Safe Management of Patients with Ebola Virus Disease (EVD) in U.S. Hospitals

Frequently Asked Questions

The recent EVD outbreak in West Africa has increased the possibility of patients traveling from the impacted countries to the United States. Additionally, two American citizens with EVD were medically evacuated to the United States to receive care at Emory University Hospital in Atlanta. The following are answers to frequently asked questions about the safety of this medical evacuation and the necessary infection control procedures to protect patients and healthcare providers in U.S. hospitals.

What should U.S. hospitals do if they have a patient with suspect EVD?

Early recognition is critical for infection control. Healthcare providers should be alert for and evaluate any patients suspected of having EVD who have (see EVD case definition(

  1. A fever of 38.0 degrees Celsius or 100.4 degrees Fahrenheit or greater, and additional symptoms such as severe headache, muscle pain, vomiting, diarrhea, abdominal pain, or unexplained hemorrhage;

  2. Risk factors within the past 3 weeks before the onset of symptoms, such as contact with blood or other body fluids of a patient known to have or suspected to have EVD; residence in—or travel to—an area where EVD transmission is active(; or direct handling of bats or nonhuman primates from disease-endemic areas. Malaria diagnostics should also be a part of initial testing because it is the most common cause of febrile illness in persons with a travel history to the affected countries.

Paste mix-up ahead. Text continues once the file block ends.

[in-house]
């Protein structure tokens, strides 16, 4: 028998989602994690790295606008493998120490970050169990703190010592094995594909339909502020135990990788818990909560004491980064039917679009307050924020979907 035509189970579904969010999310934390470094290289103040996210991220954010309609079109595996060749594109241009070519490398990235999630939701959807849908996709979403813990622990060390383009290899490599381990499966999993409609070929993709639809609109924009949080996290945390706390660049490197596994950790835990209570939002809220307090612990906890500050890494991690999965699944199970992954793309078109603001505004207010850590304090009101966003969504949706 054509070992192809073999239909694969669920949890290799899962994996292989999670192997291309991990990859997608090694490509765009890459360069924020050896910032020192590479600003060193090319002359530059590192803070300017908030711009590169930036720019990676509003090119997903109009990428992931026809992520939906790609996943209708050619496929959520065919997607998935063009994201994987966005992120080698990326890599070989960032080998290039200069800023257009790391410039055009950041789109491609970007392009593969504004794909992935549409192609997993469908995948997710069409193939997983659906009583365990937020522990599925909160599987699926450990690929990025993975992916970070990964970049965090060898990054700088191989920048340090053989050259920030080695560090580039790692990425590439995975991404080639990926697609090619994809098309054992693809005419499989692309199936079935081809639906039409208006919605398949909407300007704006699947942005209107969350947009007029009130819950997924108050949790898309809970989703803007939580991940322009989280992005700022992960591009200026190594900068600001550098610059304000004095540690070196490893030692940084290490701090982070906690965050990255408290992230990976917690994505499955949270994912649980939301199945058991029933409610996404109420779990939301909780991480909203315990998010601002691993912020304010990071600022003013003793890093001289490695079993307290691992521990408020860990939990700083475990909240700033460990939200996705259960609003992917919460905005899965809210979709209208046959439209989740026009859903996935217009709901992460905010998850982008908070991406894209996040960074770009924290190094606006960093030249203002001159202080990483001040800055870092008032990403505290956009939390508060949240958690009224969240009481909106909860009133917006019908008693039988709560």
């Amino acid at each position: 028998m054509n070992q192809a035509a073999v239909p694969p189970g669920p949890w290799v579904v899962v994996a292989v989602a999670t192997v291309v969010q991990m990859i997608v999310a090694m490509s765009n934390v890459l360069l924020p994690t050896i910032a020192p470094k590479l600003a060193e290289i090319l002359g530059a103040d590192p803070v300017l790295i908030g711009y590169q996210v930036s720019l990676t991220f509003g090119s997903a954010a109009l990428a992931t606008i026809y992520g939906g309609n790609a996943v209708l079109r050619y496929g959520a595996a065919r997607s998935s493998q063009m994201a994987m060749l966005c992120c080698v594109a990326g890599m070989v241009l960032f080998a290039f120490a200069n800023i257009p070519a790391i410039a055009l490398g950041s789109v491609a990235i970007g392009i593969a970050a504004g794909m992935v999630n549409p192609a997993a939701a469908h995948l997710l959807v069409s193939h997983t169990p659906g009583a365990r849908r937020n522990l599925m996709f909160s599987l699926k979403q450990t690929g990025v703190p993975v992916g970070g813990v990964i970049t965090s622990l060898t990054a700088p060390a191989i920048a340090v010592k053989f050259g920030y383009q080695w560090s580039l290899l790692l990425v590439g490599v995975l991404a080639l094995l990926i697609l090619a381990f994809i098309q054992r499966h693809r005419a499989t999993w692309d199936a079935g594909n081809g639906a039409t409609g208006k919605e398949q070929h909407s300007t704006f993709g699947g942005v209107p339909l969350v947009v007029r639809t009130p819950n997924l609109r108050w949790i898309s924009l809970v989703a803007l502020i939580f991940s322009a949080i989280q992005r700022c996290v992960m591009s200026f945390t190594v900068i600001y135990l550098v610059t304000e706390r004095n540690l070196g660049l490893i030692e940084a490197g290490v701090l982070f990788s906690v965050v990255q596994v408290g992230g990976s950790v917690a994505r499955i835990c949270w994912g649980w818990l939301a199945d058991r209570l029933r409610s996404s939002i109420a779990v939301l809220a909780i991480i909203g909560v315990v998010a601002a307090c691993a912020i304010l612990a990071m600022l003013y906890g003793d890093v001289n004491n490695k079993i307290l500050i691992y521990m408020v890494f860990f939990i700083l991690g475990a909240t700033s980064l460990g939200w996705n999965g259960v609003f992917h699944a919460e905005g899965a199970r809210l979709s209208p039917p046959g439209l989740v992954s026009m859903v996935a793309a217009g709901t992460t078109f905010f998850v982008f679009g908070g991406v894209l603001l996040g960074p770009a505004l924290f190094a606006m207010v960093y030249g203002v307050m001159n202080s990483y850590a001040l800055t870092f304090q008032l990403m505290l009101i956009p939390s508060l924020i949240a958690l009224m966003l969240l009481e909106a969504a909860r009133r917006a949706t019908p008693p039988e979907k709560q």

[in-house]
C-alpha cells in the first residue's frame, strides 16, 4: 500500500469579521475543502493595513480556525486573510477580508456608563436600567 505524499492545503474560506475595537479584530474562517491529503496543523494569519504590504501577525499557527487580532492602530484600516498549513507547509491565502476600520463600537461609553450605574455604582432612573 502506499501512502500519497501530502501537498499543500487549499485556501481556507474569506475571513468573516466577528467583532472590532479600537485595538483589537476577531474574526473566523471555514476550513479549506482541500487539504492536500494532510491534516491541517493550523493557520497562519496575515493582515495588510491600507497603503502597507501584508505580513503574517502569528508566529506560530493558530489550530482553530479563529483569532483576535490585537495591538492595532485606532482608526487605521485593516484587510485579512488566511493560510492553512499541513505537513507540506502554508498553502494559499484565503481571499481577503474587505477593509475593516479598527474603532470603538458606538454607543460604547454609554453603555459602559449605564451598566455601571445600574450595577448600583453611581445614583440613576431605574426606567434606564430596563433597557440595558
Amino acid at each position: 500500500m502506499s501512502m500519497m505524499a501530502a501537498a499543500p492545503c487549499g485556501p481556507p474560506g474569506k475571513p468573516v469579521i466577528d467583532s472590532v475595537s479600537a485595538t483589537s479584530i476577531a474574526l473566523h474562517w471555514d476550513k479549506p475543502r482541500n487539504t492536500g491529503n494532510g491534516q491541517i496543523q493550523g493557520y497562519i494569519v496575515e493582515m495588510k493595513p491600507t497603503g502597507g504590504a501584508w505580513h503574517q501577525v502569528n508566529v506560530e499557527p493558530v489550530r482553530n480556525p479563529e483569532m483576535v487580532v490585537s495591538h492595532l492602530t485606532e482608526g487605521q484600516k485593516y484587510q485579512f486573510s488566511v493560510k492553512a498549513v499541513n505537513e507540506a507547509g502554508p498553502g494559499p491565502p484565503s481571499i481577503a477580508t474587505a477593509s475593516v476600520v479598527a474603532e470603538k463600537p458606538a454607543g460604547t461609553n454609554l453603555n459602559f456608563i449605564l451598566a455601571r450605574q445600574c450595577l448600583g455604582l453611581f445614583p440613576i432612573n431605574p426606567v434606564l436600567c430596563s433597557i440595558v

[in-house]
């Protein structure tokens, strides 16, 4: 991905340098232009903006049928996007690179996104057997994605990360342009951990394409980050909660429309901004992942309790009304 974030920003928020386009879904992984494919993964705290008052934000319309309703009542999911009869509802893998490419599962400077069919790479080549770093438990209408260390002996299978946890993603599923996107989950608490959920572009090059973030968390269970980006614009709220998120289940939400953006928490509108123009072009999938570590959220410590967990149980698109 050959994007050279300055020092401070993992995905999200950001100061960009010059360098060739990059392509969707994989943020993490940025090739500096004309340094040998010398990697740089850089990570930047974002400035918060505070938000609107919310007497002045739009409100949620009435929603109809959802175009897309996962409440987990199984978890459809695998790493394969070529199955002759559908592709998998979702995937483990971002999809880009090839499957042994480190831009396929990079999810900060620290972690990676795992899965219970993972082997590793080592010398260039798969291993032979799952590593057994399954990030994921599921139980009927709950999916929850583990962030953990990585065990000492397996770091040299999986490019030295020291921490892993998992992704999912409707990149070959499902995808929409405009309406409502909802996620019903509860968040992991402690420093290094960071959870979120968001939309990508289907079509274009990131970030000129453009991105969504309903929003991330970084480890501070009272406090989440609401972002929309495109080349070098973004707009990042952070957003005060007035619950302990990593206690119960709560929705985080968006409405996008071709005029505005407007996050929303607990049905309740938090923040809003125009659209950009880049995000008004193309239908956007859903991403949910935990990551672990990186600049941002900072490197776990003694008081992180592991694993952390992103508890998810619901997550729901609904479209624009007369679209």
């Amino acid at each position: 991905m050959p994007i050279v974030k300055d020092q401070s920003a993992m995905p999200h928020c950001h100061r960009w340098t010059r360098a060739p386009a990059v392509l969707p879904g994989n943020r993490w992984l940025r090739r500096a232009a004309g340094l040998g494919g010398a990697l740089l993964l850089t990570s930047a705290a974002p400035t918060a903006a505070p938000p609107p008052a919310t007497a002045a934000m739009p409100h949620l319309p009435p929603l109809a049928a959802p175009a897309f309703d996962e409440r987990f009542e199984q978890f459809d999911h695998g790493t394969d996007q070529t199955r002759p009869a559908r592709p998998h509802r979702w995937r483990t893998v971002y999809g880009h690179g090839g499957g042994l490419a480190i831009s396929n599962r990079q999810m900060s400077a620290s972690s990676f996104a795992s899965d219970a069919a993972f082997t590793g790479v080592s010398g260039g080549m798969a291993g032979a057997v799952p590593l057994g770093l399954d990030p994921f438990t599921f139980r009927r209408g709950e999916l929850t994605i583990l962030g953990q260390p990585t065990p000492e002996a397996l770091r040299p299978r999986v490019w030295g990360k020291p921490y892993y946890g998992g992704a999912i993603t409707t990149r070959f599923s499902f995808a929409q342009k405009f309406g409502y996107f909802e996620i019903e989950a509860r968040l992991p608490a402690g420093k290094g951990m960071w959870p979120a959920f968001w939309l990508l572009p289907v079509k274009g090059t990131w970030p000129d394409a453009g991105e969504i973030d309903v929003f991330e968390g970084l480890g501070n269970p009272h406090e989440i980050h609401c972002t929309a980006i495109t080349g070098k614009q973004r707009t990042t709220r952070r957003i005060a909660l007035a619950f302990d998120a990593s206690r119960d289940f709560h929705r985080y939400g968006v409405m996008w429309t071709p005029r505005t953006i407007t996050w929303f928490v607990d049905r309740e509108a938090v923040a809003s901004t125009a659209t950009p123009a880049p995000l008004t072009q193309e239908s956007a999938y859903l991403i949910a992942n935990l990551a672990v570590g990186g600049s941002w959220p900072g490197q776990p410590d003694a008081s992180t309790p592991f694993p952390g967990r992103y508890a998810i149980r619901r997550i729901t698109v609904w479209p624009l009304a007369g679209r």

When should patients with suspected EVD in U.S. hospitals be tested?

CDC recommends testing for all persons with onset of fever within 21 days of having a high-risk exposure such as (See CDC's laboratory testing guidance(

  • percutaneous or mucous membrane exposure or direct skin contact with body fluids of a person with a confirmed or suspected case of EVD without appropriate personal protective equipment (PPE),
  • laboratory processing of body fluids of suspected or confirmed EVD cases without appropriate PPE or standard biosafety precautions, or
  • participation in funeral rites or other direct exposure to human remains in the geographic area where the outbreak is occurring without appropriate PPE.

For persons with a high-risk exposure but without a fever, testing is recommended only if there are other compatible clinical symptoms present and blood work findings are abnormal (i.e., thrombocytopenia <150,000 cells/µL and/or elevated transaminases).

If a patient in a U.S. hospital is identified to have suspected or confirmed EVD, what infection control precautions should be put into place?

If a patient in a U.S. hospital is suspected or known to have Ebola virus disease, healthcare teams should follow standard, contact, and droplet precautions, including the following recommendations: